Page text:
Sharm El Sheikh, Egypt 08th November, 2022 (AEJ) – Malawi President Lazarus Chakwera, currently attending the United Nations Conference of Parties (COP) underway in the tourist resort city of Sharma El Sheik in Egypt today told delegates that five million carbon credits Malawi will produce has potential to rake in US$ 100 million and support close to 250,000 people as part of a nationwide job creation drive.
Chakwera was speaking during the launch of the Africa Carbon Market Initiative (ACMI) which has been inaugurated at what is now dubbed the ‘African COP.’ ACMI aims to support the growth of carbon credit production and create more jobs on the African continent.
A carbon credit is a kind of permit that represents 1 ton of carbon dioxide removed from the atmosphere. They can be purchased by an individual or, more commonly, a company to make up for carbon dioxide emissions that come from industrial production, delivery vehicles or travel that end up in the earth’s atmosphere.
Multiple African nations namely Kenya, Malawi, Gabon, Nigeria and Togo joined ACMI launch event to announce their commitment to scaling voluntary carbon markets.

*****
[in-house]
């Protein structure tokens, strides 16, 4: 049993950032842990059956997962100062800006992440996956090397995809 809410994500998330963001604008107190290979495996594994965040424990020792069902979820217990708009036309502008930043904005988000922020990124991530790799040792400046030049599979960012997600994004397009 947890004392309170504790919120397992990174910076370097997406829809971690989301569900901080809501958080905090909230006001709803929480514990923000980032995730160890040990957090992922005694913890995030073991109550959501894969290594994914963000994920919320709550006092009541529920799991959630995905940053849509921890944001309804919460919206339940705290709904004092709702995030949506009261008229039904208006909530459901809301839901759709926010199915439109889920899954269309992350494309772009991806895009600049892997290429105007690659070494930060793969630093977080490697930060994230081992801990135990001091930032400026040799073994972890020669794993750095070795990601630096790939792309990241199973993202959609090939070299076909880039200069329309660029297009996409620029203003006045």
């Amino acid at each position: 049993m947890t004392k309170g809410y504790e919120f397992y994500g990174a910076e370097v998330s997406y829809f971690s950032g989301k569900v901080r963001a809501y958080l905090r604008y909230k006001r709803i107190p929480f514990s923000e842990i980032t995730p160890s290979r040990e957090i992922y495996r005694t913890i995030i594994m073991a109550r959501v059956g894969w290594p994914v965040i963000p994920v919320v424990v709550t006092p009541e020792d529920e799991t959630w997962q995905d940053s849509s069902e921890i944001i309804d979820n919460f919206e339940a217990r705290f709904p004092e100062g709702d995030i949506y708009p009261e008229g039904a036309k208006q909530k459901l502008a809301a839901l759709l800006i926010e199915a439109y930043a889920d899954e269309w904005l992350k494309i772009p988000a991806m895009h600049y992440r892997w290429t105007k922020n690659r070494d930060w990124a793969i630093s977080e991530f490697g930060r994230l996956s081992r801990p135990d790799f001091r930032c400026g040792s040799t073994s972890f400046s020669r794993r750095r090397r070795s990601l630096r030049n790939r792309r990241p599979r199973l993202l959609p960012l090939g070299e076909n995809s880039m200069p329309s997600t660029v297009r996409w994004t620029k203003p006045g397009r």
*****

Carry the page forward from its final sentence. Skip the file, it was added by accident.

"We want to expand these projects. We plan to expand these projects. We are ready to unlock opportunities in clean cookstoves and waste management solutions." explained Chakwera during the launch of the continental clean initiative.
The ACMI seeks to scale carbon credit production across the African continent and impact millions of lives. It is one of the mechanism being used to encourage the private sector to take part in reducing carbon emissions as part of green and cleaner initiatives.
Presently, there are several gaps in legislation, guidelines and implementation procedures. In some cases middlemen and facilitating institutions have benefited more than local producers at country level. Some of the carbon trading arrangements captured under article 6 of the Paris Agreement have not been resolved by countries for years.
Last year about 600 thousand tonnes of carbon credits were produced following the introduction of various projects in the sector of agriculture and energy in Malawi which have helped to restore the ecosystem since 2015.
As we went to press, AEJ was still checking with authorities to explain the total value of the 600 thousand tonnes of carbon credits traded last year and the current trading arrangements Malawi is following.